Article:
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Ashley Rogers

PhD in Socio-legal Studies

Scotland

Testomial Ashley Rogers

Ashley's story

Ashley Rogers has a long history of studying and working at the University after she chose to come to Stirling to do a BSc (Hons) Criminology and Sociology degree in 2003.

The 32-year-old from Cumbernauld later returned to work here as a teaching assistant while completing a Masters in International Relations at the University of Glasgow. She then continued teaching while undertaking a PhD at the University of Stirling.

“Pursuing a PhD is not a decision to be made lightly and yet deciding to do mine at the University of Stirling was by far one of the easiest decisions I have ever made,” she said.

 “The decision was, like most PhDs, based on the quality of supervision on offer as well as other opportunities available at the institution.

 “It has not only been the continued staff support that has contributed to the successful completion of my degrees at Stirling, but the overall University environment.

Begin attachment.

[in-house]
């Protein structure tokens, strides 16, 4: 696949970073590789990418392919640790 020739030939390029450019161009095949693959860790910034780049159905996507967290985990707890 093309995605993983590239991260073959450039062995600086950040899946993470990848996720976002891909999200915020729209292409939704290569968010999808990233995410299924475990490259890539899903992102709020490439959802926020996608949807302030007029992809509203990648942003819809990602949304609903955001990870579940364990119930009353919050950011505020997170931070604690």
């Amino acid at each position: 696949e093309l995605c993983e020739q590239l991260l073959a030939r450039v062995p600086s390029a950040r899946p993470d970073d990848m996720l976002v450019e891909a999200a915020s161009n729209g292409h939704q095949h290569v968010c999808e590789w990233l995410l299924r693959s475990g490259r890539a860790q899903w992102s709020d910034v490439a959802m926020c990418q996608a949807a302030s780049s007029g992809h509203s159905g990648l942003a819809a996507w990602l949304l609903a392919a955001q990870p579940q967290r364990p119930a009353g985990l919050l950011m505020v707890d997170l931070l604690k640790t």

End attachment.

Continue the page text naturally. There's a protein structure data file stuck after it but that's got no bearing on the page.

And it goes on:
“I continue to adore the surroundings - one of the first things that attracted me to the University of Stirling when I was still in high school completing my UCAS form. With its wide open spaces and abundance of wildlife, the ability to escape from the books and walk around the loch, situated between the Ochil hills and the Wallace Monument, offered the perfect environment for reflection and serenity.”

As part of her PhD studies, Ashley spent a year doing fieldwork in La Paz, Bolivia, as well as a month at the Freie Universität in Berlin in the Institute for Latin American Studies.

Ashley’s hard work paid off when she was offered a full time permanent position as a lecturer in Criminology at the University of Abertay Dundee last year.

“My time at Stirling prepared me well for this role and I am enjoying being able to build on my teaching of crimes of the powerful, human rights, and critical criminology.  

“I plan to continue researching human rights and in particular access to justice and the use of law in everyday life.

“I also continue to work with members of staff in the Faculty of Social Sciences on research projects related to justice and civic consciousness in Scotland, as well as on support for unaccompanied asylum-seeking children in Scotland.”

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